Australian Free Church

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Australian Free Church
Classification Protestant
Orientation Calvinism
Polity Presbyterian
Origin 1979
Chadstone, Victoria
Separated from Presbyterian Church of Eastern Australia
Congregations 3 [1]
Members about 60

Australian Free Church is a Presbyterian denomination in Australia.


The Australian Free Church was established in 1979 when Eric Turnbull was removed from being a minister of the Presbyterian Church of Eastern Australia. According to Rowland Ward and Robert Humphreys, this was for "refusing to desist from teaching that the King James Bible is the very Word of God to the exclusion of other translations,"[2] such as the NIV or NASB, although the church's website states that it was formed "out of a desire to maintain the standards of doctrine, worship and church government held by our Scottish spiritual forebears."[3] The website also states that the church uses "the King James Version as a faithful translation."[4]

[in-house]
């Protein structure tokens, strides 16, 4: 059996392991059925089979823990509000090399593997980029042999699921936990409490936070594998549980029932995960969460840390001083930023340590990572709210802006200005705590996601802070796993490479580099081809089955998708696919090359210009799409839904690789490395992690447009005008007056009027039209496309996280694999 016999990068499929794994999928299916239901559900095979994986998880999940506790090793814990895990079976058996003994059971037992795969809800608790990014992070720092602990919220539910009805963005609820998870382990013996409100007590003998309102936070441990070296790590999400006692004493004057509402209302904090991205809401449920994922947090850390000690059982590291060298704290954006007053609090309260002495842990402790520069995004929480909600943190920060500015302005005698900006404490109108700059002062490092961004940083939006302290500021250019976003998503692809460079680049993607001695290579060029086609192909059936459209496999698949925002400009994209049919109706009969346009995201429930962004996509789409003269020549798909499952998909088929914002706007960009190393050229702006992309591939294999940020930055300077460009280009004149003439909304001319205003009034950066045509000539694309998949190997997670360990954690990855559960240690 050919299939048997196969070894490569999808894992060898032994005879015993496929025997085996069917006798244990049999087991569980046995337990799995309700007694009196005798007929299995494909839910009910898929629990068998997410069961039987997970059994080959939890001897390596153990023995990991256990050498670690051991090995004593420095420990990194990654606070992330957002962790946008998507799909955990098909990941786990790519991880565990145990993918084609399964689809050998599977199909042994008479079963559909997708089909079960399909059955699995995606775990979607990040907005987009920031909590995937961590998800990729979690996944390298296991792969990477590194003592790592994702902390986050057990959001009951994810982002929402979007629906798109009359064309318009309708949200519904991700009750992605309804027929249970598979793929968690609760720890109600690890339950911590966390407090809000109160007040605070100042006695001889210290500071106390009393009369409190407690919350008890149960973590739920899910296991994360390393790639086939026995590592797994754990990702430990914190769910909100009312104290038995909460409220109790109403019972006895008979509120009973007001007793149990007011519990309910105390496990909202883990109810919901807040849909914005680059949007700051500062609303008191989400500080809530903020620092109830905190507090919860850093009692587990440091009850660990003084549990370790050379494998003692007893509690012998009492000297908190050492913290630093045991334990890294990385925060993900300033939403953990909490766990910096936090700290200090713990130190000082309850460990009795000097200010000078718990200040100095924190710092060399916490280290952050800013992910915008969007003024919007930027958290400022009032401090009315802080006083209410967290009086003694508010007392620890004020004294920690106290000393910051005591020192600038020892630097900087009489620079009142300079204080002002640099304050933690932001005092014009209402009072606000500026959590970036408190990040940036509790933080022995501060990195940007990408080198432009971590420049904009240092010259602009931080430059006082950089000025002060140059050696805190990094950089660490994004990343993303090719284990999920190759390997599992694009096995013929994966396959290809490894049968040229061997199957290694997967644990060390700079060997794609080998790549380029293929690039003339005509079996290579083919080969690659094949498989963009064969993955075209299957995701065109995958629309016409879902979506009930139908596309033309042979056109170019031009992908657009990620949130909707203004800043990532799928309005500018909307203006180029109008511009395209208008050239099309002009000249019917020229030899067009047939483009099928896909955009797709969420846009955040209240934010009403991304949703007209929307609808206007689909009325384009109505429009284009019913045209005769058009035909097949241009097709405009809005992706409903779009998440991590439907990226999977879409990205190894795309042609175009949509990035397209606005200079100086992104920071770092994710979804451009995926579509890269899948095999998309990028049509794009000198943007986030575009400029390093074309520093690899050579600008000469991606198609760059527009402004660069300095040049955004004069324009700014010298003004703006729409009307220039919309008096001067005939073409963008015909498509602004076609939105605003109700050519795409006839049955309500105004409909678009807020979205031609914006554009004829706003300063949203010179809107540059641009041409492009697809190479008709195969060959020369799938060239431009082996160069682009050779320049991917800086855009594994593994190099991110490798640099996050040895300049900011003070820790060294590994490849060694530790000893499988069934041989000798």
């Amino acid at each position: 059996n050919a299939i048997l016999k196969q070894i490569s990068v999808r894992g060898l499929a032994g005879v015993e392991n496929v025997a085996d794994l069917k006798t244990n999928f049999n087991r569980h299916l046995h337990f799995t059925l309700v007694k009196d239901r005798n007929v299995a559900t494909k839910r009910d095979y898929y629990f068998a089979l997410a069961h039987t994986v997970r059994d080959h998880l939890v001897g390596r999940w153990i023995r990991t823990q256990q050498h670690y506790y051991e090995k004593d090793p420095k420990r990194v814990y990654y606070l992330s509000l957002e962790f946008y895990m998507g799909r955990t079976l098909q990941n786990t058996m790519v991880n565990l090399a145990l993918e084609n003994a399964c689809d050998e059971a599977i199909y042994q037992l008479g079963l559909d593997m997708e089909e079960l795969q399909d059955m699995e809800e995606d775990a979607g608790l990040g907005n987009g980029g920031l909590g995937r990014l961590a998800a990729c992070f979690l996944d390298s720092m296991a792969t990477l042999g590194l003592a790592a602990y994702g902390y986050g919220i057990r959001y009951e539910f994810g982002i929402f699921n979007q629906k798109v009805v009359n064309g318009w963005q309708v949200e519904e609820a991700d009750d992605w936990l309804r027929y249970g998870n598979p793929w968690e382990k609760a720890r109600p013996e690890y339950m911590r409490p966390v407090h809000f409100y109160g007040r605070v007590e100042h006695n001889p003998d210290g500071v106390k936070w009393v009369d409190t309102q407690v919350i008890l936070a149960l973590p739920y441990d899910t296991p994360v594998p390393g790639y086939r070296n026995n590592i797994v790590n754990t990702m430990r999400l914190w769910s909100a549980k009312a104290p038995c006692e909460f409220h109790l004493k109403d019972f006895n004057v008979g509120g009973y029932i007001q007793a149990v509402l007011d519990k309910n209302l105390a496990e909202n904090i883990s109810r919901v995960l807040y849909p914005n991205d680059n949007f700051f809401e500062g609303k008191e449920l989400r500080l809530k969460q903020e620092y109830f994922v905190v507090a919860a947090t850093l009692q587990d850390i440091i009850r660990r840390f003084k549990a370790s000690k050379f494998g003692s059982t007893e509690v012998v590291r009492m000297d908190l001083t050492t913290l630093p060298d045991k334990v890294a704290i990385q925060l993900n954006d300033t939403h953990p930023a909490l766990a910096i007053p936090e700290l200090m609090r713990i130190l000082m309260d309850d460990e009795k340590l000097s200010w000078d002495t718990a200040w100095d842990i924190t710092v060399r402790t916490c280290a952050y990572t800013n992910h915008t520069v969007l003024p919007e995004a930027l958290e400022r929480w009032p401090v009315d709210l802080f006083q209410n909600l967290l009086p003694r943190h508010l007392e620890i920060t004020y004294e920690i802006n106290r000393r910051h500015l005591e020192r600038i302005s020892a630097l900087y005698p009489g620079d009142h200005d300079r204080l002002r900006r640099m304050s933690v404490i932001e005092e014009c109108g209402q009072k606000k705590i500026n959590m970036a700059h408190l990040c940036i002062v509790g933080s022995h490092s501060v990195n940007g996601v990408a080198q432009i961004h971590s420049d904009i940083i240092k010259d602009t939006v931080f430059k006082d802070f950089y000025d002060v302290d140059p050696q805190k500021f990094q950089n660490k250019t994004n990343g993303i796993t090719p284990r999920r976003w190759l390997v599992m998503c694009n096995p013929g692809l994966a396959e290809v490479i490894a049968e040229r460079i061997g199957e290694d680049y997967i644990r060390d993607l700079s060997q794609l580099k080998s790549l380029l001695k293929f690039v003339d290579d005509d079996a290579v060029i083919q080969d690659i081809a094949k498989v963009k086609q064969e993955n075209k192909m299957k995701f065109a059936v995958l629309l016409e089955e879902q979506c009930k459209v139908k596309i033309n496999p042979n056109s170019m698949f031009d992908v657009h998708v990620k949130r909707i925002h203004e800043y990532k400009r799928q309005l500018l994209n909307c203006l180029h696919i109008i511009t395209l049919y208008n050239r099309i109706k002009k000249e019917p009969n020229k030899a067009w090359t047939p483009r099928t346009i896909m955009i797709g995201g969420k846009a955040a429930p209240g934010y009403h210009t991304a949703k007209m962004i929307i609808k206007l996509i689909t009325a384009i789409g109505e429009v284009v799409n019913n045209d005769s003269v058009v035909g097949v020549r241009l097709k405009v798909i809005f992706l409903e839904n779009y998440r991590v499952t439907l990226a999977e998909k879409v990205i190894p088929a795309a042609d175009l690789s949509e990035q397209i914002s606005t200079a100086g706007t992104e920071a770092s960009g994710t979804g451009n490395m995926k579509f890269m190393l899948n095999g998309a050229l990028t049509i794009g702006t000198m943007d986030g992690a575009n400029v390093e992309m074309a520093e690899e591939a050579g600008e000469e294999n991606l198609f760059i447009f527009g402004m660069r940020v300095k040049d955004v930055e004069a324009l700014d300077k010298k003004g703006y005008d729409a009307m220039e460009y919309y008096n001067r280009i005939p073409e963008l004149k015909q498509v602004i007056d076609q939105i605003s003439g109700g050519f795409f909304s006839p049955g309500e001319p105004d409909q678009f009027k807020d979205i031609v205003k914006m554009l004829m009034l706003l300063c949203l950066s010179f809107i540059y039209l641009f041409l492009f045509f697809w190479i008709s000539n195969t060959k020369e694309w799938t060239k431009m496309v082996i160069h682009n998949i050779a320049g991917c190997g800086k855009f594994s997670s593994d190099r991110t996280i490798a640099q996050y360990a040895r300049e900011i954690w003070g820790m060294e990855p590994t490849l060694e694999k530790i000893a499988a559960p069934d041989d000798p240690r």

Turnbull was the minister at East St Kilda and took the more active part of the congregation with him. After a number of moves in 1988 a small church building was purchased in Chadstone. A handful of adherents exist in Hamilton. In 1994 the Australian Free Church applied to join the Free Presbyterian Church of Scotland but their application was declined.[2] The first Presbytery of the Australian Free Church was constituted in 2002.[3]


There are currently congregations in Chadstone, Hamilton, Rockhampton [1] and Deep Lead/Stawell. The Rockhampton congregation was received in 2009 and had previously been a congregation of the Evangelical Presbyterian Church that had withdrawn from that body. The Deep Lead/Stawell congregation was established in early 2012.The total following is about 60 people.


The Australian Free Church holds to the historic Presbyterian confessions, these are:

See also[edit]


  1. ^ a b Places of Worship
  2. ^ a b Rowland Ward and Robert Humphreys, Religious Bodies in Australia, 3rd edition (Wantirna, Victoria: New Melbourne Press, 1995), 88.
  3. ^ a b "Our History". Australian Free Church. Retrieved 8 April 2011. 
  4. ^ Australian Free Church
  5. ^ Standards, Australian Free Church

External links[edit]